The Lone Ranger was Black
August 11, 2017
Was the Lone Ranger modeled after Bass Reeves, the first black U.S. deputy marshal who worked thirty-two years in the Arkansas and Oklahoma territories in the late 1800’s? He may have been.
History is biased.
“The Lone Ranger was Black: Reintegrating Minority Viewpoints into Historical Fiction” This intriguing title of one of the sessions offered at the Historical Novel Society Conference in Portland drew me in. The session addressed the issue of bias in our history and the impact of that bias on authors of historical fiction. Today we no longer view history as “the truth” but rather as a story told through the lens of the teller. Did you love the Lone Ranger when you were growing up? I did. We assumed he was a courageous (and white) lawman. That’s how the story was told.
Readers of historical fiction express their fondness for this genre because they like a particular historical period and enjoy learning from fiction set in an historical context. Readers also say they want accurate history in the stories they read. Historical fiction writers have a responsibility to the historical record. But what record?
Finding alternative viewpoints.
A key question for authors of historical fiction is how to tell stories and develop characters with lives extremely different from their own given the bias of historical sources. How do we find alternative viewpoints? How can we do justice to the painful experiences of non-dominant characters in our stories?
Most of us have heard the story of Custer’s Last Stand or the Battle of the Little Bighorn. From the Lakota Sioux and Cheyenne perspective, they believed they were betrayed because their treaty rights were ignored after gold was discovered on native lands. White Americans saw the Indians as wild and bloodthirsty and stubbornly refusing to move to the reservation. For many of us, we learned only the white American history version growing up.
Bass Reeves and the Lone Ranger
When we watched and admired the Lone Ranger as children we accepted how he was portrayed. Yet, he probably was based on the real-life story of Bass Reeves. Reeves, a former slave, whose exploits were famous, was imposing at 6’2”. The first black lawman west of the Mississippi, he cut a striking figure on his large gray (almost white) horse, while wearing his trademark black hat and twin .45 Colt Peacemakers cross-draw style. He was never touched by a bullet although he brought in 3000 criminals alive and 14 dead, killed in self-defense. Reeves was called the “Indomitable Marshall.” He left silver dollars as his calling card. Other similarities to the Lone Ranger included his friendship and knowledge of Native American tribes and languages and his use of disguises to capture those he pursued. The racism in our culture probably prevented the Lone Ranger hero from being portrayed as a black lawman.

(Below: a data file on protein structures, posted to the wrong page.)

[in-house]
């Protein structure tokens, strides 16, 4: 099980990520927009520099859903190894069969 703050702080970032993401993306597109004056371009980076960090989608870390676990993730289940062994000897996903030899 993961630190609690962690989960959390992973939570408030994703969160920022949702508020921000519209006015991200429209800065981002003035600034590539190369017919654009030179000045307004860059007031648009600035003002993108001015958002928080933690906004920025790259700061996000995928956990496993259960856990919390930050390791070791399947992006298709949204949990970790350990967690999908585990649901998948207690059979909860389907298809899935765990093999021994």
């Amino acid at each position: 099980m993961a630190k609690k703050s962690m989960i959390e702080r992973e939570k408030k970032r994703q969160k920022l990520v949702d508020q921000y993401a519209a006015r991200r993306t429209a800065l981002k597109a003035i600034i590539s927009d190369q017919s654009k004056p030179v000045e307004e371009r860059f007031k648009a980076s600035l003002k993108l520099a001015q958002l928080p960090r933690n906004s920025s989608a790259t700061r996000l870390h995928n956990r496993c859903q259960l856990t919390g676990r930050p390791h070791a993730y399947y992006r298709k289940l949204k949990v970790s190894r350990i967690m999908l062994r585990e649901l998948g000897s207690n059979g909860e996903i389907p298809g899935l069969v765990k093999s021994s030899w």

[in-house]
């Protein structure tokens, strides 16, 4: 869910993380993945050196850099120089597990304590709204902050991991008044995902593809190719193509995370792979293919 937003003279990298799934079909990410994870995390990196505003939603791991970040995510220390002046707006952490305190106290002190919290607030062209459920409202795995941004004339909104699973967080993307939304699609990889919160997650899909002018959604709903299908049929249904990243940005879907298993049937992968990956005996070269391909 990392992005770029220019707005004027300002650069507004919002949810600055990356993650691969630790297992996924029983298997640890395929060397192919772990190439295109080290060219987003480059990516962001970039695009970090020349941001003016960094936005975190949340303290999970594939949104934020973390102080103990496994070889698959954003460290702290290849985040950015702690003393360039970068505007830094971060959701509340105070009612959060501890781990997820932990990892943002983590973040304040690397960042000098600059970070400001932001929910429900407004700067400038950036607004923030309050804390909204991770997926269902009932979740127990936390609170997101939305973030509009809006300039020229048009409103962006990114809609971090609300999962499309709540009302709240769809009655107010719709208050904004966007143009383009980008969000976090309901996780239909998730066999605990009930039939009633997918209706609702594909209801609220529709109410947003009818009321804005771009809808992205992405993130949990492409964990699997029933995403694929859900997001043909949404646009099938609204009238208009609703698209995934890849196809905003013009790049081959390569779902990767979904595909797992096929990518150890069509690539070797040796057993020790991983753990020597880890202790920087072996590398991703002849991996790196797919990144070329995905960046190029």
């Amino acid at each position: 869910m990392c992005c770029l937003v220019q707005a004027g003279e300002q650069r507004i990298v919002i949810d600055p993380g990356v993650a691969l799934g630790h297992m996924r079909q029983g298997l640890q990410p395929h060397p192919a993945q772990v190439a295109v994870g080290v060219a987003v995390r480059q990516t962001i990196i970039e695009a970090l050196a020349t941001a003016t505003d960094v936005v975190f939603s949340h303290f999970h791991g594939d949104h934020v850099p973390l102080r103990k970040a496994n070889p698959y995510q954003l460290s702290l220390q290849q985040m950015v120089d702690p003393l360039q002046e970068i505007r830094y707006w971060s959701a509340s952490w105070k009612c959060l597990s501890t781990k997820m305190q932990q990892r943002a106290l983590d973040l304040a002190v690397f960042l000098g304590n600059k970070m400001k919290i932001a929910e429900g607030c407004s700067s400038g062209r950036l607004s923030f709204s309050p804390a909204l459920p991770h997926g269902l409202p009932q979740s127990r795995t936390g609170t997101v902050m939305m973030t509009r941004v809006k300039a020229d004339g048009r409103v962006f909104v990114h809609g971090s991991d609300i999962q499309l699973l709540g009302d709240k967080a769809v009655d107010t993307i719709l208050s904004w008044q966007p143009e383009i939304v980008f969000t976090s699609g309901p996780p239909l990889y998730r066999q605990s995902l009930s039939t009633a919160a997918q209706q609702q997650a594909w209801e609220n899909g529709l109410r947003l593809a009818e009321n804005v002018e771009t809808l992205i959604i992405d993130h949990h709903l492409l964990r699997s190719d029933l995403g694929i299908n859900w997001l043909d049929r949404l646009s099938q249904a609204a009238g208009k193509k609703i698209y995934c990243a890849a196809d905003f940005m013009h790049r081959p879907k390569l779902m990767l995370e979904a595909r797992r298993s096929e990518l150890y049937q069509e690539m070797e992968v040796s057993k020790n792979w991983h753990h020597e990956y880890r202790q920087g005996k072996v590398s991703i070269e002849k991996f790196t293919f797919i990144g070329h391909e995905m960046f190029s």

The historical narrative is actually composed of multiple narratives. We have often learned only one. Most of the stories about homesteaders on the prairie who risked their lives and battled extreme heat and white-out blizzard conditions portray them as white. In doing the research for my own historical novel, “Sarah’s Secret”, I discovered a little-known town in Kansas called Nicodemus which drew freed slaves to homestead in the surrounding area after the Civil War.
Offering an opposing voice
As writers of historical fiction, we have an obligation to our readers to offer an accurate portrayal of both our characters and the historical context. The discussion in this conference session emphasized the importance of deep knowledge and experience of the culture in which our stories are set as well as a recognition of the historical biases of the sources we are using. This is especially important if the writer is writing in a cultural context other than her own.
Writing historical fiction provides us an opportunity to balance the bias of history by including an opposing voice of the non-dominant group in the story. Since my protagonist, Sarah was traveling North by wagon through Kansas to return to Nebraska and her family, I thought it would add interest to the story to describe Sarah and her children unexpectedly encountering a black family in the middle of Kansas living near Nicodemus.
Sarah follows a narrow path with her seriously ill daughter to find help. She discovers a welcoming family descended from former slaves who willingly share their modest home for several days while Sarah nurses her daughter back to health. Her sons have fun with the son of the family. This was also an opportunity to include an opposing voice to traditional bias when Sarah tells her concerned son stories about her own and her father’s rejection of slavery, support for the Union in the Civil War and her family’s generosity toward “Negro” families when she was a child.
Have you been surprised when you learned a different narrative from the “official record”? If you enjoy historical fiction, do you seek out alternative perspectives?
*Thanks to J. James Cotter for leading the session “The Lone Ranger was Black: Reintegrating Minority Viewpoints into Historical Fiction” at the Historical Novel Society Conference, June 2017.
Bev Scott specialized in serving executives and managers as a leadership coach and organizational consultant for over thirty-five years. She taught organization psychology and founded The 3rd Act, a program whose mission supports positive aging. As she grew into her own third act, she started a genealogical journey to uncover the details of her grandparents’ lives. She concluded that the story needed to be told as fiction using the known facts as her framework. “Sarah’s Secret: A Western Tale of Betrayal and Forgiveness,” Bev’s debut novel, is the culmination of her long-held desire tell the family story and confirm the whispered story about her grandfather. For more information, visit www.bevscott.com.